The container is not required to maintain a pool of instances in the pooled state. The pooling
approach is an example of a possible implementation, but it is not the required implementation.
Whether the container uses a pool or not has no bearing on the entity bean coding style
If container does not pool the entity beans, is there still a pool state for each ejb. If not, then the discussions about invoking finder home method on a ejb with "pooled" state will not make sense. And they should be not part of ebj spec. So I assume pooling or not pooling, there is always a "pooled" state in an ejb's life cicle. Am I right?
There is an conceptual oddity in EJB; home methods operate on the 'extent' (i.e. over the space of possible entities), component methods operate on specific instances within the extent. The spec is trying to allow room for how the container provider deals with extent-level operations.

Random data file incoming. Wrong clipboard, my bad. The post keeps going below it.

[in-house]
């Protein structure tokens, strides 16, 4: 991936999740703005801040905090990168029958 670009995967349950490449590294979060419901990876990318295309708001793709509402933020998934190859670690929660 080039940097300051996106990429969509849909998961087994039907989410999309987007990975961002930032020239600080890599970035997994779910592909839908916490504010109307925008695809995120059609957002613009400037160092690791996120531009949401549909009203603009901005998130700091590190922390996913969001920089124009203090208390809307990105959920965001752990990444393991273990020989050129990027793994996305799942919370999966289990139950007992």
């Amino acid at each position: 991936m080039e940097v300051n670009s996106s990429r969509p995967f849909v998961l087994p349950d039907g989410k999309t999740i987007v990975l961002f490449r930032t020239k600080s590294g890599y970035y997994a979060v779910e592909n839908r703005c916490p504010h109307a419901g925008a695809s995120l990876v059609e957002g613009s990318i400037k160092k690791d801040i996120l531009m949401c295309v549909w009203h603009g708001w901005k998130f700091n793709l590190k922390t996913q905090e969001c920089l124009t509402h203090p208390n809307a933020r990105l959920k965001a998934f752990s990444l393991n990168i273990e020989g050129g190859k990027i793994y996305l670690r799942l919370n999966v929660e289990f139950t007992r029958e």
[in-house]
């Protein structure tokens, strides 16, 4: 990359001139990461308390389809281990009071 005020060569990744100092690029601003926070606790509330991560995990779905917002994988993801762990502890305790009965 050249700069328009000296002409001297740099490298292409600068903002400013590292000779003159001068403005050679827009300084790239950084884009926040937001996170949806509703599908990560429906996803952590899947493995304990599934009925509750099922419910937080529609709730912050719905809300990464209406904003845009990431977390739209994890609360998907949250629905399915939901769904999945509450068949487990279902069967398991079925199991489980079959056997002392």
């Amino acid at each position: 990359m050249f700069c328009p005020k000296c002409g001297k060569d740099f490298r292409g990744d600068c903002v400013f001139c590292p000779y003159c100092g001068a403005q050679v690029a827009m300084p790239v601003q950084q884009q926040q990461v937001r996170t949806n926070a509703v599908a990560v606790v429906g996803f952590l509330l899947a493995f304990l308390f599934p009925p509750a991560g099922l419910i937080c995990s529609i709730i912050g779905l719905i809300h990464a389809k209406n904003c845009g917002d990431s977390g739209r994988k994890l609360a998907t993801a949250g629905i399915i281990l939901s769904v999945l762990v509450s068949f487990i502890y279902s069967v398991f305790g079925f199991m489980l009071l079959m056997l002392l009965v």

It probably would have been better if once-upon-a-time the original EJB spec pulled the two kinds of functionality into different classes, but it didn't. As a result the java code for the extent operations (create, remove, find) lives with the component instance operations. What is a poor server vendor to do? Obvious choice - put some unused instances to work dealing with extent-level activities. Call that 'the pool' and - voila - you have a spec that talks about a pooled state.
An instance pool isn't the only way to deal with the issue. The container implementation could choose to have not just one subclass of your entity bean, they could have two... one for component instance operations, one for extent operations... but that is up to the vendor, and the spec is just trying to make it clear that container vendors are allowed to exercise such options in their implementation.